Penzance, a seaport and the most westerly town of England, on Mount's bay, Cornwall, 24 m. S. W. of Truro and 9 m. E. N. E. of Land's End; pop. in 1871, 10,406. It stands on a beautiful shore finely curved, and surrounded by rocky eminences. It has nine churches and several fine public buildings, the hall and museum of the Cornwall geological society, and a pier 600 ft. long with a lighthouse at its extremity. Tin and copper, which abound in the neighborhood, are exported in large quantities, as well as china clay and pilchards. The climate is remarkably mild, and numerous invalids resort thither.
Peon, a Spanish word signifying a day laborer. In Spanish America it is applied especially to Indian laborers. By the civil law under the Spanish colonial system, and by special statute in some countries, peons are compelled to work for their employers, provided they are in debt to the latter, until the debt is paid. It is alleged that many proprietors, by enticing the peons in their employment into needless expenditures, and by selling them goods and advancing them money, contrive to keep them hopelessly in debt and in a consequent state of bondage. The creditor, however, has no power over the wife and children of the peon, nor can the latter be sold like a slave. Peons in New Mexico formerly received wages at the rate of about $5 a month; but the system of peonage there was abolished by act of congress, March 2, 1867, and it has also been abolished in the Argentine Republic and one or two other South American countries.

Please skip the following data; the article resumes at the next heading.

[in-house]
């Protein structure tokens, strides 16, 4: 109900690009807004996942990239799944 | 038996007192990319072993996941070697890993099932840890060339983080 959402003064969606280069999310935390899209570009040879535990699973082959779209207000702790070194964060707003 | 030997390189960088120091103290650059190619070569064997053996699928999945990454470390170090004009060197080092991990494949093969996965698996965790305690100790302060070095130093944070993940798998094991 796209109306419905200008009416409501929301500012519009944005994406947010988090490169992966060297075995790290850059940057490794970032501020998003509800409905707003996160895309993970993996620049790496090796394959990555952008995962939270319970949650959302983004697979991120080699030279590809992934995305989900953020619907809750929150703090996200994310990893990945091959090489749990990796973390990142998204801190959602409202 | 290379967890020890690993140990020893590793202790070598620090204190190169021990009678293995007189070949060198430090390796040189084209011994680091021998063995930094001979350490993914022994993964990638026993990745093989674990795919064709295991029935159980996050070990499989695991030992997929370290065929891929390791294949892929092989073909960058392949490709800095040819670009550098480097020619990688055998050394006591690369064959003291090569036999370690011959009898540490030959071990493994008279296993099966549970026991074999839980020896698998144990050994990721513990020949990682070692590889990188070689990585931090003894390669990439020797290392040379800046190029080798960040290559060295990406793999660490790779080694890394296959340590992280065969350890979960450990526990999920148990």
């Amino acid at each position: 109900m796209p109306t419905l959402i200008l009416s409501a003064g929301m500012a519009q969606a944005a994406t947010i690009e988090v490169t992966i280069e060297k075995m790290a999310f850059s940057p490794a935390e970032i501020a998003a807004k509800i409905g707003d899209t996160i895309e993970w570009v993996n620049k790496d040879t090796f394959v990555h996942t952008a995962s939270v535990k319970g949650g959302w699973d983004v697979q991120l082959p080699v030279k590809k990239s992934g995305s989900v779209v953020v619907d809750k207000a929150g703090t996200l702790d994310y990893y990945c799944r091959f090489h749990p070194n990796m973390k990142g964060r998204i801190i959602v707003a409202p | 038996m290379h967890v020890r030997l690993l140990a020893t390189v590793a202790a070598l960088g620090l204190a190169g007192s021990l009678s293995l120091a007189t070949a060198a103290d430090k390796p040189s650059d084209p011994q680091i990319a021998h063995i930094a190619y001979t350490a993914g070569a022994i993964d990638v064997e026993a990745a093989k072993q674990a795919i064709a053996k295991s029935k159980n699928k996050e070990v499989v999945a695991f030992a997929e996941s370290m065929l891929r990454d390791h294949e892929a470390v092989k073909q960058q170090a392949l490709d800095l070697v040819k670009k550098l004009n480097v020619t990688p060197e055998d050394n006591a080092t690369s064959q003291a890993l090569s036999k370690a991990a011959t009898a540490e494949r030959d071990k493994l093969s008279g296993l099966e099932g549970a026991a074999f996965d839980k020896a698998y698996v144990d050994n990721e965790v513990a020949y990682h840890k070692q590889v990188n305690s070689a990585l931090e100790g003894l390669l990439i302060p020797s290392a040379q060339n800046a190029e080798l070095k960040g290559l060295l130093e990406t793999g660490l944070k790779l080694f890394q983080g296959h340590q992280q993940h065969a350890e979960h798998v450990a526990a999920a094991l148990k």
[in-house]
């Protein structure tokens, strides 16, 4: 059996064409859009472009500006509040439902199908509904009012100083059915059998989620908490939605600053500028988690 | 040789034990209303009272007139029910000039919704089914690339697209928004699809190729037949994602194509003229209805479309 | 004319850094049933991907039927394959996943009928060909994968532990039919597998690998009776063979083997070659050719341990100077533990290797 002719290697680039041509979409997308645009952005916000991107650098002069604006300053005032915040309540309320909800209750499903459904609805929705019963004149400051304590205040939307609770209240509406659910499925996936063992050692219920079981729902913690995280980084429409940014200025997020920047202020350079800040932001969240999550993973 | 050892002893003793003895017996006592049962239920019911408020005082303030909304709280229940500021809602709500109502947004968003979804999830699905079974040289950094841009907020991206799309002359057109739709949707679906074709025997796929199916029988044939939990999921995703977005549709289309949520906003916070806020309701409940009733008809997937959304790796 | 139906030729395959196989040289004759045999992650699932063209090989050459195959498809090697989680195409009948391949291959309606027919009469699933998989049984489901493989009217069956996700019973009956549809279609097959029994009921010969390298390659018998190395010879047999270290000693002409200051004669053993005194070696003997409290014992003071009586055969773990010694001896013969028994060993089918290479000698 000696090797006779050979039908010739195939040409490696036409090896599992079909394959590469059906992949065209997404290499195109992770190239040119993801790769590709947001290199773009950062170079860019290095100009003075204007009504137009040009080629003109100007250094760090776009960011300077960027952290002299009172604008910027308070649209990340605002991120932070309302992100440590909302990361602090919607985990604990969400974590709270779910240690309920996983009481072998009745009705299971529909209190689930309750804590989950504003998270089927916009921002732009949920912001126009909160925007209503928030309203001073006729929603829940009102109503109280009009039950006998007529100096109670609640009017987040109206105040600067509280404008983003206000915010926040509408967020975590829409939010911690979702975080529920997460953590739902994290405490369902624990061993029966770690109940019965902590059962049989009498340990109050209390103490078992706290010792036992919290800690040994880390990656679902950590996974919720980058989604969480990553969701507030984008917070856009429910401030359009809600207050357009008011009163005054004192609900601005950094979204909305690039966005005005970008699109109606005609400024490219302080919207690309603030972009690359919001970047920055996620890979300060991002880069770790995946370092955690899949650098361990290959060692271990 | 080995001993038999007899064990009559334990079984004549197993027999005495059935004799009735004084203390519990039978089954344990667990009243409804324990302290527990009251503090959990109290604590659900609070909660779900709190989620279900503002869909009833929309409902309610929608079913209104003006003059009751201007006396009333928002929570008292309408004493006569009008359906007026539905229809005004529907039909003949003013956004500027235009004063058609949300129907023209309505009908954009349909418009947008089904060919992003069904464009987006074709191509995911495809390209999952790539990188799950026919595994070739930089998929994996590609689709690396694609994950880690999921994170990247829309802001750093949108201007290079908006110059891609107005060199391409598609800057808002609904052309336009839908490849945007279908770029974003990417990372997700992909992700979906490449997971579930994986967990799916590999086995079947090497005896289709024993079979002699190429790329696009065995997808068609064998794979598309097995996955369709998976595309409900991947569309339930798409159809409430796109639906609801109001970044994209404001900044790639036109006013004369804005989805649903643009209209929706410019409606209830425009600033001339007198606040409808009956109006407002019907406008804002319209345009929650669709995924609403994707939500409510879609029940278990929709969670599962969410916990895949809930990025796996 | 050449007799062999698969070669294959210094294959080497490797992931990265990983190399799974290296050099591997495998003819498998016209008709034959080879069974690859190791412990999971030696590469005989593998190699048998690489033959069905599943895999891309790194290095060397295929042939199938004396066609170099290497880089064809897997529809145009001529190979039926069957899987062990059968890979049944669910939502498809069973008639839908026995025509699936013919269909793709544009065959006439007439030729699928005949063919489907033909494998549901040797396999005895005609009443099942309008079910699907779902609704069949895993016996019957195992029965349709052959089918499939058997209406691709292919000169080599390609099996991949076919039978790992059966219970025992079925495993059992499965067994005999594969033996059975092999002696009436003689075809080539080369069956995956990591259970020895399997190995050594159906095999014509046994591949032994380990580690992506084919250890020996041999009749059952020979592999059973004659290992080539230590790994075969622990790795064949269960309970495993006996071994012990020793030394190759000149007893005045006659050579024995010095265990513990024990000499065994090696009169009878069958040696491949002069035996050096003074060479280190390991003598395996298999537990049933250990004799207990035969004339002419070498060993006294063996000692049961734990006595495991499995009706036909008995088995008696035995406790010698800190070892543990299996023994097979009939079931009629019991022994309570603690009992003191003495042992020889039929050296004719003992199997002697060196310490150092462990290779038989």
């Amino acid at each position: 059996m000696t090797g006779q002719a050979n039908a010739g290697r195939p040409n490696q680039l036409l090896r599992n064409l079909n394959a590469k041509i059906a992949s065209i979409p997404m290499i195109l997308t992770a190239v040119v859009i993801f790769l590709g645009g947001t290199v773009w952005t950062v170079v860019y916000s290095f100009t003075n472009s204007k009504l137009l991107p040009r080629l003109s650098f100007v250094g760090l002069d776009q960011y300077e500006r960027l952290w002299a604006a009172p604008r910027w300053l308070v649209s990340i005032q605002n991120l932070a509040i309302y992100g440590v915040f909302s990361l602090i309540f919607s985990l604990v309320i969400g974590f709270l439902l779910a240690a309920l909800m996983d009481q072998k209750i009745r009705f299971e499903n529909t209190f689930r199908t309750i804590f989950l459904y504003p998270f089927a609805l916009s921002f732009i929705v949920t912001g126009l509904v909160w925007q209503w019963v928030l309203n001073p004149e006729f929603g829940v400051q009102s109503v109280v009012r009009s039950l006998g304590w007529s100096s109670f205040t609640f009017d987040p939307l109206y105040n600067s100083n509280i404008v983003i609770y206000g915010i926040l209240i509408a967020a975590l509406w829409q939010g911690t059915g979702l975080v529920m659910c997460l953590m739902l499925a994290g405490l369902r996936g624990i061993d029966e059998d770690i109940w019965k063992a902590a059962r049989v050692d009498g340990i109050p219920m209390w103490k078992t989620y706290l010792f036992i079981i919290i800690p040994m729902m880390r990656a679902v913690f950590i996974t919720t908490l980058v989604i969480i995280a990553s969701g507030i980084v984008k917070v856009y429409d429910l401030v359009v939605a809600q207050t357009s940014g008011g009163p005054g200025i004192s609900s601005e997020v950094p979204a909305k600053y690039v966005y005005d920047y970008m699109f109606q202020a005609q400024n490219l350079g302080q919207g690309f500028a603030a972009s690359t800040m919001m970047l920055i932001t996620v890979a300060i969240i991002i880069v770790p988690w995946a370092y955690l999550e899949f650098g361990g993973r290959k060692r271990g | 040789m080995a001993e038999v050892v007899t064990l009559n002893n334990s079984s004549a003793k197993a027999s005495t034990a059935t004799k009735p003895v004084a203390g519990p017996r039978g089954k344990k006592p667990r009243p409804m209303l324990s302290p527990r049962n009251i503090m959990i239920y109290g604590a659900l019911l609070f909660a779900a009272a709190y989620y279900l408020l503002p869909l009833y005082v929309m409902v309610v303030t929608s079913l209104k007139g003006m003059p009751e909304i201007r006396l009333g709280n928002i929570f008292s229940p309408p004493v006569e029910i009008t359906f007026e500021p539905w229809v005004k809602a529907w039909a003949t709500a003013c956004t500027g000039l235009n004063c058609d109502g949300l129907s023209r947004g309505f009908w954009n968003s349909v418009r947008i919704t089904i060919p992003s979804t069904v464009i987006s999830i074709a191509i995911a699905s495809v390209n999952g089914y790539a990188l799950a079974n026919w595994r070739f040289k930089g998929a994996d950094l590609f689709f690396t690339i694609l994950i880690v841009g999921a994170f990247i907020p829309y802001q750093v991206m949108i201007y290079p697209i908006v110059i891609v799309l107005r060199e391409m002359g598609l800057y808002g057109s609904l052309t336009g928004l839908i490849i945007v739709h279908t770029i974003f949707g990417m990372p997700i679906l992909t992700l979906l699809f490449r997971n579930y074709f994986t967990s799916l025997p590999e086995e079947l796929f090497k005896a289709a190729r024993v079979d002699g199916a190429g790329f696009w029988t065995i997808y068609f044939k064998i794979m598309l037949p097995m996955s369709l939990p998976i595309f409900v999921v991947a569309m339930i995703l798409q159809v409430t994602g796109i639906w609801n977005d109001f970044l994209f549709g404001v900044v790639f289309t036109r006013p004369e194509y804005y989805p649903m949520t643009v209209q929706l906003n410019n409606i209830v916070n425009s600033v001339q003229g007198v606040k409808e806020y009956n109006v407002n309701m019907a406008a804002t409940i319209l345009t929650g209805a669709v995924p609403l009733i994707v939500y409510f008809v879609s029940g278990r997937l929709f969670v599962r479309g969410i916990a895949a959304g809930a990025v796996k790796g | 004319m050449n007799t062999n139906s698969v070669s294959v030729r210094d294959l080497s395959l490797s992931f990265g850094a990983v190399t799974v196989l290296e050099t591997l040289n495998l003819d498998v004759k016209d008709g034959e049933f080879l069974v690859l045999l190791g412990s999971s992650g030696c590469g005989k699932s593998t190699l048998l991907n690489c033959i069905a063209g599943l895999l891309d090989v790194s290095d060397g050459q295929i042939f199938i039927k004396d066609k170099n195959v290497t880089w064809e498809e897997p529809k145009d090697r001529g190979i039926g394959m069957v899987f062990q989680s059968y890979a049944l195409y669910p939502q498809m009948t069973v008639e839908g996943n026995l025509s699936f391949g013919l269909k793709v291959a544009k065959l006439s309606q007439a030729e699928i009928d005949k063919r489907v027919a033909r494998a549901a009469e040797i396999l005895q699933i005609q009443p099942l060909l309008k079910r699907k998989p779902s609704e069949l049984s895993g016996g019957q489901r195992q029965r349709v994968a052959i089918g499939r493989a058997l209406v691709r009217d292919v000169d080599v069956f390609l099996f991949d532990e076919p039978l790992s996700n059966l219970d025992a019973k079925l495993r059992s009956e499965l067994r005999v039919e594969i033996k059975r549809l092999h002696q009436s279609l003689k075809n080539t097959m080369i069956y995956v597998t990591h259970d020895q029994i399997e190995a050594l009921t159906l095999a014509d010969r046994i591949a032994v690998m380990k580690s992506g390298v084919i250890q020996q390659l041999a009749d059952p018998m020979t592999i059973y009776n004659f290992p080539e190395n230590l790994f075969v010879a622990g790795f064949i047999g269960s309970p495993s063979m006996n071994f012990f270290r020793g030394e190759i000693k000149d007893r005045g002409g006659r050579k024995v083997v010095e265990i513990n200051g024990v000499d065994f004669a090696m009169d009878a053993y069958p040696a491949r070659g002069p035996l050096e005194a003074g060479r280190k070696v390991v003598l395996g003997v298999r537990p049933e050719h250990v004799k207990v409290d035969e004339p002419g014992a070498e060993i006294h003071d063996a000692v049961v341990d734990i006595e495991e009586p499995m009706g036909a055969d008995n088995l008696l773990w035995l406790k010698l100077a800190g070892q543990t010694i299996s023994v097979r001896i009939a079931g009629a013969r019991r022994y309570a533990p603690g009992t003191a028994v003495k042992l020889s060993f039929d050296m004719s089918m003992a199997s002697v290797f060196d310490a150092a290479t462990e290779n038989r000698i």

See Black Gum.
See Constantinople, vol. v., p. 277.
Peraea (Gr. , situated beyond), the classical name of the division of Palestine lying E. of the Jordan. The term thus corresponded to the 'eber ha-Yarden (beyond the Jordan) of the Hebrew Scriptures; but in a narrower sense it was applied to that portion of the trans-Jordanic territory which lay between the Jabbok on the north and the Arnon on the south. (See Palestine, vol. xiii., p. 8).
Percival Pott, an English surgeon, born in London in 1713, died in 1788. He was connected with St. Bartholomew's hospital, first as assistant surgeon, and in 1749 as one of the principal surgeons. He was particularly distinguished by his valuable and original researches upon angular curvature of the spine, caused by disease and absorption of the bodies of the vertebrae, since known by the name of " Pott's disease." His principal works are: a " Treatise on Ruptures" (London, 1756); "An Account of a particular kind of Rupture, the Hernia Congenita" (1757); "Observations on Fistula Lachrymalis" (1758); "Observations on the Nature and Consequences of "Wounds and Contusions of the Head," etc. (1760); " General Remarks on Fractures and Dislocations" (1768); "On the Cure of Hydrocele by Seton" (1772); " Remarks on that kind of Palsy of the Limbs which attends Curvature of the Spine" (1779); and "Further Remarks" on the same subject (1783).